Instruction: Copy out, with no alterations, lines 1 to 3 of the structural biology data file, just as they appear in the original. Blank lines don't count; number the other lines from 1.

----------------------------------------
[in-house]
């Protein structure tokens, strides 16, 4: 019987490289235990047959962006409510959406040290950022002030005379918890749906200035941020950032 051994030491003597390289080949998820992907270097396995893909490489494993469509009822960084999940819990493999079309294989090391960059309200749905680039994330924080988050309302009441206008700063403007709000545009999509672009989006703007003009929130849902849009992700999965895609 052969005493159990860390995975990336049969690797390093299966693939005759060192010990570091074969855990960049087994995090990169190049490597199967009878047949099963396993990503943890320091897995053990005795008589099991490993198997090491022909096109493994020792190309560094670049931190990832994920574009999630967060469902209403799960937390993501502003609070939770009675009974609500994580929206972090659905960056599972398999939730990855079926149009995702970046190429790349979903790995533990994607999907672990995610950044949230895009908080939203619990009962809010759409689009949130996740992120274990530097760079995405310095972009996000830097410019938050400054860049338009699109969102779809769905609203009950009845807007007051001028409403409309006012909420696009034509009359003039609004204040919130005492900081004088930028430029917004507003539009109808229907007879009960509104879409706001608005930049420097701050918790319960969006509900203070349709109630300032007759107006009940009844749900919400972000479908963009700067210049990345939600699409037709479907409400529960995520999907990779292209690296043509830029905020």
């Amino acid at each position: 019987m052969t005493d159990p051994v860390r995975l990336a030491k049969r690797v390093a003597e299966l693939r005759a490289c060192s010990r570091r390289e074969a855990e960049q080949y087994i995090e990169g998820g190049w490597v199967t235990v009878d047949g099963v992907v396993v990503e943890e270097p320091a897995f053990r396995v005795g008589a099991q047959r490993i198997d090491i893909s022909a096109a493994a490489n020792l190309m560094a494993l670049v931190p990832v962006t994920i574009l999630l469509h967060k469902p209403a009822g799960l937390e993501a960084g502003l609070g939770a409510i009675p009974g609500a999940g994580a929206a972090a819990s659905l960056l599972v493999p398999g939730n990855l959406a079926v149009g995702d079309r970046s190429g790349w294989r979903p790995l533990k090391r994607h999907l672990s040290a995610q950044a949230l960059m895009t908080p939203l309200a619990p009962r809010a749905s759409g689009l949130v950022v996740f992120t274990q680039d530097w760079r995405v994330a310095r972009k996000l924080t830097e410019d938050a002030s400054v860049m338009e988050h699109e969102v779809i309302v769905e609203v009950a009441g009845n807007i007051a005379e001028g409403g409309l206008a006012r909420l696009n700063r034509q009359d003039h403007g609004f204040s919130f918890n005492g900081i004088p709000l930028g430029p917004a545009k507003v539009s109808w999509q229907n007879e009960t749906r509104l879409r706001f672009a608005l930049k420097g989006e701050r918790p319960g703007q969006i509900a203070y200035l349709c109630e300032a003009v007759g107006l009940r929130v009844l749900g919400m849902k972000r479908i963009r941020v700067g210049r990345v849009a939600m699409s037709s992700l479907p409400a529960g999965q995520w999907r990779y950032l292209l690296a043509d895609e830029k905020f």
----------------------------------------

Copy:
[in-house]
């Protein structure tokens, strides 16, 4: 019987490289235990047959962006409510959406040290950022002030005379918890749906200035941020950032 051994030491003597390289080949998820992907270097396995893909490489494993469509009822960084999940819990493999079309294989090391960059309200749905680039994330924080988050309302009441206008700063403007709000545009999509672009989006703007003009929130849902849009992700999965895609 052969005493159990860390995975990336049969690797390093299966693939005759060192010990570091074969855990960049087994995090990169190049490597199967009878047949099963396993990503943890320091897995053990005795008589099991490993198997090491022909096109493994020792190309560094670049931190990832994920574009999630967060469902209403799960937390993501502003609070939770009675009974609500994580929206972090659905960056599972398999939730990855079926149009995702970046190429790349979903790995533990994607999907672990995610950044949230895009908080939203619990009962809010759409689009949130996740992120274990530097760079995405310095972009996000830097410019938050400054860049338009699109969102779809769905609203009950009845807007007051001028409403409309006012909420696009034509009359003039609004204040919130005492900081004088930028430029917004507003539009109808229907007879009960509104879409706001608005930049420097701050918790319960969006509900203070349709109630300032007759107006009940009844749900919400972000479908963009700067210049990345939600699409037709479907409400529960995520999907990779292209690296043509830029905020």
């Amino acid at each position: 019987m052969t005493d159990p051994v860390r995975l990336a030491k049969r690797v390093a003597e299966l693939r005759a490289c060192s010990r570091r390289e074969a855990e960049q080949y087994i995090e990169g998820g190049w490597v199967t235990v009878d047949g099963v992907v396993v990503e943890e270097p320091a897995f053990r396995v005795g008589a099991q047959r490993i198997d090491i893909s022909a096109a493994a490489n020792l190309m560094a494993l670049v931190p990832v962006t994920i574009l999630l469509h967060k469902p209403a009822g799960l937390e993501a960084g502003l609070g939770a409510i009675p009974g609500a999940g994580a929206a972090a819990s659905l960056l599972v493999p398999g939730n990855l959406a079926v149009g995702d079309r970046s190429g790349w294989r979903p790995l533990k090391r994607h999907l672990s040290a995610q950044a949230l960059m895009t908080p939203l309200a619990p009962r809010a749905s759409g689009l949130v950022v996740f992120t274990q680039d530097w760079r995405v994330a310095r972009k996000l924080t830097e410019d938050a002030s400054v860049m338009e988050h699109e969102v779809i309302v769905e609203v009950a009441g009845n807007i007051a005379e001028g409403g409309l206008a006012r909420l696009n700063r034509q009359d003039h403007g609004f204040s919130f918890n005492g900081i004088p709000l930028g430029p917004a545009k507003v539009s109808w999509q229907n007879e009960t749906r509104l879409r706001f672009a608005l930049k420097g989006e701050r918790p319960g703007q969006i509900a203070y200035l349709c109630e300032a003009v007759g107006l009940r929130v009844l749900g919400m849902k972000r479908i963009r941020v700067g210049r990345v849009a939600m699409s037709s992700l479907p409400a529960g999965q995520w999907r990779y950032l292209l690296a043509d895609e830029k905020f």